What do we really want for Korea?
It’s easy to know what we don’t want:
War, human rights violations, corruption, high suicide rates, nuclear weapons
But we can’t live and build on “no”s alone.
The end to the Korean war is not an end so much as a start.
And this start needs to begin by asking: what is it that we want to see in Korea?
It’s from this first question of what we want NOT what we don’t want – that rebuilding, unification and reconciliation can begin.
What other way is there?
The process of dialogue can begin in our own communities because – contrary to what we might think we can all be a part of building the Korean Dream, whether we’re Koreans in the North, the South, or abroad. Or even if we’re not Korean at all. 
In our homes, at work, in school, in our community, we can start building the dream.
This process involves asking questions.
Questions like:
  1. What could and should one Korea look like? While many assume South Korea such simply absorb North Korea, we need to take a hard look at problems on both sides of the 38th parallel currently dividing the Koreas. What should we seek to emulate and what are things we need to correct? We can’t simply let things happen. We must make them happen through first knowing what it is that we want.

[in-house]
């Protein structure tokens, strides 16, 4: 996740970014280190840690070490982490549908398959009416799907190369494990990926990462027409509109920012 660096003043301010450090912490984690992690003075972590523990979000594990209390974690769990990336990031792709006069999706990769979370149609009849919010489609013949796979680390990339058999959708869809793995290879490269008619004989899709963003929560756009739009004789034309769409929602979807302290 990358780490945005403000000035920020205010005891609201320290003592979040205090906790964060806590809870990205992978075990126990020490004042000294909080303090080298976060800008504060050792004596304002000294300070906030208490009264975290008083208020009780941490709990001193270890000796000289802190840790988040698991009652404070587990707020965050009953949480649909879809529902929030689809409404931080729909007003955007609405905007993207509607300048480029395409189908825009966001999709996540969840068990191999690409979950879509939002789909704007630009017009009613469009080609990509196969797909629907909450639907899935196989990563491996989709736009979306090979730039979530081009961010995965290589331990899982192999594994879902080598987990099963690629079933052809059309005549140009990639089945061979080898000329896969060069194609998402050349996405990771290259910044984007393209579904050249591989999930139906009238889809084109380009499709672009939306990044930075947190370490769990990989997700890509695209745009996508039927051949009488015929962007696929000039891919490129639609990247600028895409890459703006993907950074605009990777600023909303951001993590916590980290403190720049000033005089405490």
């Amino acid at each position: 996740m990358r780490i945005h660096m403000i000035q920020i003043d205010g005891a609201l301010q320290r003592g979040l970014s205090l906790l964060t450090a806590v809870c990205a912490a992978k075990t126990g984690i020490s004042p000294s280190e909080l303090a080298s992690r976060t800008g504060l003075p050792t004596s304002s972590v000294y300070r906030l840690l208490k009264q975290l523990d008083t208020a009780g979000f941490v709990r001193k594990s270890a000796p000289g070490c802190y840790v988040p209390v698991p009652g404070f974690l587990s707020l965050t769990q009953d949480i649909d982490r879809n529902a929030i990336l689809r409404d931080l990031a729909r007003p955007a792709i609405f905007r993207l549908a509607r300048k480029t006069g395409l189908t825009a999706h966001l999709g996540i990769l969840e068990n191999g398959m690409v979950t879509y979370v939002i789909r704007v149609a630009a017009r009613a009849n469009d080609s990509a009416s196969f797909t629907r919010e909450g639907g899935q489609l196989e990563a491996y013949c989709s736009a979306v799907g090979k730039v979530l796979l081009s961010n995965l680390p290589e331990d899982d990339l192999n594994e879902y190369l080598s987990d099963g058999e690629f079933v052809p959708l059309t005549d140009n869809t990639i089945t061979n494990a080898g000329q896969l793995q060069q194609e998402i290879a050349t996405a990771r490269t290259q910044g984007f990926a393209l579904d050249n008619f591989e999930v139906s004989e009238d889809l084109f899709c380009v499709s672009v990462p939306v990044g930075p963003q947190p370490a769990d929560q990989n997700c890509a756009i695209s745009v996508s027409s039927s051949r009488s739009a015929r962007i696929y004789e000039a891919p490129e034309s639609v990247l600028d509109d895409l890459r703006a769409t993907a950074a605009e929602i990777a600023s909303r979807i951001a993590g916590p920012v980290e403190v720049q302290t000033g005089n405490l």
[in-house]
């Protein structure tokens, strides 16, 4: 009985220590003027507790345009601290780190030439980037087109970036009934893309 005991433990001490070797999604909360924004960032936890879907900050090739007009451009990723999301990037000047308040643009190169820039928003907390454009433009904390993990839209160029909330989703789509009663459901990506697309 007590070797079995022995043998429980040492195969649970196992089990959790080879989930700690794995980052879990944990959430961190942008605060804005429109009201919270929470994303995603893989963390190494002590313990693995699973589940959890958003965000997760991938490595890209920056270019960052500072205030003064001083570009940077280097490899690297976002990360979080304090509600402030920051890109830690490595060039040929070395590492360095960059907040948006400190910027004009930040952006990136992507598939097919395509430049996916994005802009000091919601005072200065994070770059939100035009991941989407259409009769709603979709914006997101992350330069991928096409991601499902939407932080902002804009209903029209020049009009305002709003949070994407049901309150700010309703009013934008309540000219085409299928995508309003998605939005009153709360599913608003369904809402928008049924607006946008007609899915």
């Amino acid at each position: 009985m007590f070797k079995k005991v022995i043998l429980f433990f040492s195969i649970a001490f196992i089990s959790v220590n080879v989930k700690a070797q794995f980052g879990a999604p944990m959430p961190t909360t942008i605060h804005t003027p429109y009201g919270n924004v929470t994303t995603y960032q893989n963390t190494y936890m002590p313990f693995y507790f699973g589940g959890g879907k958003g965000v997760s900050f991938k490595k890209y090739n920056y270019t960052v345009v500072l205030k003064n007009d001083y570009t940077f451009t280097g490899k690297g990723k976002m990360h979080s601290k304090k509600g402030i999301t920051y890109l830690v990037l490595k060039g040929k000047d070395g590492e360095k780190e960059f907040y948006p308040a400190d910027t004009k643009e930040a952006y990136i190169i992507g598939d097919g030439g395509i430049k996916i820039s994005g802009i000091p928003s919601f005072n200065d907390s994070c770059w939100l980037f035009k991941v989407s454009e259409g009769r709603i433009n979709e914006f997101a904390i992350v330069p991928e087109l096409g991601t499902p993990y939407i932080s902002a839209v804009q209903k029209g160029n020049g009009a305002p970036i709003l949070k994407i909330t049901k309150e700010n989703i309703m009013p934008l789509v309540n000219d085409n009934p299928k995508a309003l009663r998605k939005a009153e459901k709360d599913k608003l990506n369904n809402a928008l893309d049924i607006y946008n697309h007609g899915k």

2. What lessons could we learn from others who have gone through a similar process (Germany, Mongolia, South Africa, etc.)? How did reunification in Germany work and what are the hard-learned lessons we can look to there? Where are the critical elements that allowed for a peaceful transition from communism to democracy in Mongolia? What are the lessons of reconciliation that need to be remembered from post-apartheid South Africa?
  3. What can I do? How can I apply the principles, lessons of unification and reconciliation to build or renew the social fabric in my own family, my community and my society? What small or large steps can I take today?
Through asking these questions, we can build and coordinate plans and partnerships for action on all of the above.
The Korean Dream needs each of us to become a reality. 
While high level talks might go back and forth, we can start moving on the grassroots.
We no longer have the luxury to be bystanders. Every one of us has a choice – to, as the once- shy Indian peace activist, Mahatma Gandhi encouraged us, “be the change that you wish to see in the world” or not.
What will we do? How will we be a part of the Korean Dream?